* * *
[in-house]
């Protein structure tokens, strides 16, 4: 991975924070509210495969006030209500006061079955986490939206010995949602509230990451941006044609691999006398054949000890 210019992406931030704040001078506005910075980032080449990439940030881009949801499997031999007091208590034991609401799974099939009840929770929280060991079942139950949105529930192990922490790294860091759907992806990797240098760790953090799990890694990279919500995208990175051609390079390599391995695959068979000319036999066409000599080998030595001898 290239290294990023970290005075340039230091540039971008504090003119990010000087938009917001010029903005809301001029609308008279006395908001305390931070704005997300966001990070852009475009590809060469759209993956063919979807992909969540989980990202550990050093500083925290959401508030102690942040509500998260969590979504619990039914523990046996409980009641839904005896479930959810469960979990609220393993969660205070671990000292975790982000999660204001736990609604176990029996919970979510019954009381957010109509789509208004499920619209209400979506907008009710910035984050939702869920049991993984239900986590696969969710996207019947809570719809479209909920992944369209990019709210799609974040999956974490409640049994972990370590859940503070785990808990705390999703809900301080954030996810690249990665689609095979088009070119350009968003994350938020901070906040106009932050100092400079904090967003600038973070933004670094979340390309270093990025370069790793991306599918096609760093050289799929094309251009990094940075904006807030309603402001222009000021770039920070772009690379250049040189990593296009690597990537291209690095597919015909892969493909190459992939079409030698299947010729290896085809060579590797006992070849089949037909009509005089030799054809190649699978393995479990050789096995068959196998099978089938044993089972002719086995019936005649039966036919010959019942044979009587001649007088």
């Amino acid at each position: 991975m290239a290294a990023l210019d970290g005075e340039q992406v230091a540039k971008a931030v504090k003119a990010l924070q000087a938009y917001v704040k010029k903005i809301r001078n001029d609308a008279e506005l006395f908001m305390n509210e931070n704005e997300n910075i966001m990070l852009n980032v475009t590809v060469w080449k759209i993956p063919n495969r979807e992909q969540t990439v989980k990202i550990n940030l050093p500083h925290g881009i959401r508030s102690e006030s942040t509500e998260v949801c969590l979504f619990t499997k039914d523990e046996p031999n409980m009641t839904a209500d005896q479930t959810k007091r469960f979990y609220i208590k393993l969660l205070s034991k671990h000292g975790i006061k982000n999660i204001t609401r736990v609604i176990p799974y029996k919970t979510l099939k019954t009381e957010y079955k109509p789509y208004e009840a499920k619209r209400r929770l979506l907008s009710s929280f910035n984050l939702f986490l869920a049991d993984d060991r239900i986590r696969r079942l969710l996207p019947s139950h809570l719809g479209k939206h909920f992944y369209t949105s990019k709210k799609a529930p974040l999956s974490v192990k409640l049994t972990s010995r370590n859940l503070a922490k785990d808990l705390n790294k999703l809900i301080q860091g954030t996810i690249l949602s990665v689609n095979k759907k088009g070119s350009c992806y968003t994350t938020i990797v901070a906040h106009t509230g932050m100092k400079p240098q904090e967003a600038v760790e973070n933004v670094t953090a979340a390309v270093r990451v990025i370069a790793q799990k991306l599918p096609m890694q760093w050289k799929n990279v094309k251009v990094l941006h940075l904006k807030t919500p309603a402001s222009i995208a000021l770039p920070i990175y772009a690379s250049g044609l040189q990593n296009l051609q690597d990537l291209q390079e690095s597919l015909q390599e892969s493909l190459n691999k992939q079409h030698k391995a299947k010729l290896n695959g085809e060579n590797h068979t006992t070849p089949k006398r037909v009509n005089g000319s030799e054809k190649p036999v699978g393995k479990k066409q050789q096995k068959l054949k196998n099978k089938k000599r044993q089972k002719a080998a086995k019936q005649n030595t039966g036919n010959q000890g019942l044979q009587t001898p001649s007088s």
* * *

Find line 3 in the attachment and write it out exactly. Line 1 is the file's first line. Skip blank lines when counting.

């Amino acid at each position: 991975m290239a290294a990023l210019d970290g005075e340039q992406v230091a540039k971008a931030v504090k003119a990010l924070q000087a938009y917001v704040k010029k903005i809301r001078n001029d609308a008279e506005l006395f908001m305390n509210e931070n704005e997300n910075i966001m990070l852009n980032v475009t590809v060469w080449k759209i993956p063919n495969r979807e992909q969540t990439v989980k990202i550990n940030l050093p500083h925290g881009i959401r508030s102690e006030s942040t509500e998260v949801c969590l979504f619990t499997k039914d523990e046996p031999n409980m009641t839904a209500d005896q479930t959810k007091r469960f979990y609220i208590k393993l969660l205070s034991k671990h000292g975790i006061k982000n999660i204001t609401r736990v609604i176990p799974y029996k919970t979510l099939k019954t009381e957010y079955k109509p789509y208004e009840a499920k619209r209400r929770l979506l907008s009710s929280f910035n984050l939702f986490l869920a049991d993984d060991r239900i986590r696969r079942l969710l996207p019947s139950h809570l719809g479209k939206h909920f992944y369209t949105s990019k709210k799609a529930p974040l999956s974490v192990k409640l049994t972990s010995r370590n859940l503070a922490k785990d808990l705390n790294k999703l809900i301080q860091g954030t996810i690249l949602s990665v689609n095979k759907k088009g070119s350009c992806y968003t994350t938020i990797v901070a906040h106009t509230g932050m100092k400079p240098q904090e967003a600038v760790e973070n933004v670094t953090a979340a390309v270093r990451v990025i370069a790793q799990k991306l599918p096609m890694q760093w050289k799929n990279v094309k251009v990094l941006h940075l904006k807030t919500p309603a402001s222009i995208a000021l770039p920070i990175y772009a690379s250049g044609l040189q990593n296009l051609q690597d990537l291209q390079e690095s597919l015909q390599e892969s493909l190459n691999k992939q079409h030698k391995a299947k010729l290896n695959g085809e060579n590797h068979t006992t070849p089949k006398r037909v009509n005089g000319s030799e054809k190649p036999v699978g393995k479990k066409q050789q096995k068959l054949k196998n099978k089938k000599r044993q089972k002719a080998a086995k019936q005649n030595t039966g036919n010959q000890g019942l044979q009587t001898p001649s007088s």